Logbook of Terror – A Bit of Flesh / Russell Holbrook

 

 

  The pictures didn’t fit together in Tommy’s mind. He looked around his workstation, the clamor of industry engulfing him, and wondered, Am I really here? Something felt off, something inside and outside of him. 

    He felt the tips of his fingers. Solid flesh. Mortal. Alive. That was real. He focused on his breathing, trying to steady himself at the sheet metal cutter. A bead of sweat fell into his eye. He squinted and rubbed his forearm over his mop of black curls and his wet forehead, wiping away the perspiration. 

    Tommy shook his head and took a deep breath. Gotta work, the foreman will be making his rounds… 

    He slid the sheet metal into the cutter and when the circling blade dug into the metal and the grinding of metal on metal and the showering of sparks began, the harsh factory world around him came to a dead and sudden halt. Tommy stared at the sheet of metal and the machinery and saw that it was at a standstill, frozen in an angry,  sparking moment. In between fractions of a second, between thoughts, he stood, unable to breathe until he remembered that he could. And then, an ancient, cloaked figure appeared to him in that in-between space of maybe or possibly or what if and said, “Would you like to make a deal?” 

  “A deal for what?” Tommy returned, question for question. 

  “Your dreams,” the figure replied, rolling out an open, skeletal hand.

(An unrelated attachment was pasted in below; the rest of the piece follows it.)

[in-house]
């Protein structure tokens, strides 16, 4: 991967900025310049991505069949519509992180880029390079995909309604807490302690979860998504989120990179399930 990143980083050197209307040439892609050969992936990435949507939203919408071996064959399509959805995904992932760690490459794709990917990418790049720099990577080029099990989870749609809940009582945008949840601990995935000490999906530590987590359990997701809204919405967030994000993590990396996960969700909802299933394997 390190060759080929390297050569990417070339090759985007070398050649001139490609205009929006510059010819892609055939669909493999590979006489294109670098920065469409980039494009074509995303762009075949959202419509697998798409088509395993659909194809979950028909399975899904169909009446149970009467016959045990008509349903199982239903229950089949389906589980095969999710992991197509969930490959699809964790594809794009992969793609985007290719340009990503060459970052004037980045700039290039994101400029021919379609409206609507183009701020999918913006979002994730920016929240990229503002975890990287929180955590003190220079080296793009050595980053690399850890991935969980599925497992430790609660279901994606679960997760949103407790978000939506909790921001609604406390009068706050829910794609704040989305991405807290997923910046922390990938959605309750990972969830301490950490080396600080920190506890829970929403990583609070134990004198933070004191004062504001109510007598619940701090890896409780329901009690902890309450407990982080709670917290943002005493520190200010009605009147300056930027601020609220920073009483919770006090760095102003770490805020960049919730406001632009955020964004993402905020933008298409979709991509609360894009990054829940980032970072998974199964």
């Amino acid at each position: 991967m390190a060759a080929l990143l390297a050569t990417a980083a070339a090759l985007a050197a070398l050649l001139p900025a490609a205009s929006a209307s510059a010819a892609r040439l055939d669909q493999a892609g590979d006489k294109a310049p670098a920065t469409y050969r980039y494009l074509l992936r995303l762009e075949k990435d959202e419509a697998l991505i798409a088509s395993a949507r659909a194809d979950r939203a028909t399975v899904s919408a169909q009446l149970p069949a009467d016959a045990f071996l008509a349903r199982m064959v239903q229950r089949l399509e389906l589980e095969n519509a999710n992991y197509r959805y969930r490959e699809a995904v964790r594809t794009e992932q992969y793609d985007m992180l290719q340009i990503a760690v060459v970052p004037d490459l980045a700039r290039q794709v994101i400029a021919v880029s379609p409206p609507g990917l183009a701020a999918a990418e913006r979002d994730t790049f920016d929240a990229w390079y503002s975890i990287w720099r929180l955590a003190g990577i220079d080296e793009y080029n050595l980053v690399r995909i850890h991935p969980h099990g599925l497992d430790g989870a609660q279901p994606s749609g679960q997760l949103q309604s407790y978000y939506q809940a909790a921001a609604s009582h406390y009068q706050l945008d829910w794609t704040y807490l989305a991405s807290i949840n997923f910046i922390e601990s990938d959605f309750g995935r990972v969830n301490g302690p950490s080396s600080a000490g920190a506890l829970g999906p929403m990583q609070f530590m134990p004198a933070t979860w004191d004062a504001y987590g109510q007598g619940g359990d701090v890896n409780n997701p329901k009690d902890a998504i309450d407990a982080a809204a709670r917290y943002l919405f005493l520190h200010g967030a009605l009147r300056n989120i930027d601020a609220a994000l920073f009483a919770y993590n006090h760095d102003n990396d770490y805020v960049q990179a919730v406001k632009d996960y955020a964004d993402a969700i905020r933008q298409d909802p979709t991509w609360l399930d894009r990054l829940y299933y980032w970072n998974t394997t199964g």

A vision of Tommy, on stage, playing his guitar in front of thousands of adoring fans, rose from the creature’s palm, flickering luminescent like an ancient film reel. 

  Tommy was transfixed by the vision of himself. 

  “Give me a bit of flesh and a splash of blood and I will grant your dreams to you. For a small sacrifice, all can be yours, unless you prefer…this,” the figure said, sweeping his arm out toward the factory floor. 

  “A bit of my flesh?” Tommy repeated. 

    The figure nodded.    

“Yes…” 

    Tommy considered the offer. He gulped down the lump in his throat and muttered, “Alright.” 

    In an instant, the cloaked merchant of destiny was gone, the machines were roaring all around Tommy, and his left hand was being pulled under the hungry blade. As if in a dream, he watched the blade shred off the tips of his first and forefinger. Blood spurted over the gleaming metal, then his world went black. 

           15 Years Later

    People milled around the backstage area of the heavy metal concert, laughing, drinking, and smoking. Tommy had his guitar slung over his shoulder, waiting to go on, feeling the anticipation inside him building. He wandered past a trio of chattering women and stopped next to a man who was dressed in simple athletic attire and was missing his left arm, leaving a vacant spot in the left sleeve of his t-shirt. Tommy looked at the prosthetic fingertips on his left hand, the professionally manufactured ones that had replaced the tips he’d made himself out of wax and leather so many years ago. 

  The one-armed man turned to Tommy. He held a pair of drum sticks in his right hand. Catching Tommy gazing at his fingers, he said, “A bit of flesh, a splash of blood, eh?” 

  Tommy met the drummer’s eyes and recognized a familiar pain. 

  “There’s always a sacrifice,” Tommy said. 

  “Indeed, there always is, and some have to give more than others,” the drummer said with a sideways grin before he excused himself and crossed the room, leaving Tommy alone to wonder who among artists and poets, writers, or musicians, had met the cloaked figure and what they’d given to get what they wanted. An ear, an eye, their voice, their life? Everyone eventually got their turn at the crossroads, he supposed. 

  The roar of the stadium crowd seeped through the backstage area walls. Again Tommy looked at his disfigurement, smiled, and thought, Well, what’s a bit of flesh anyway?

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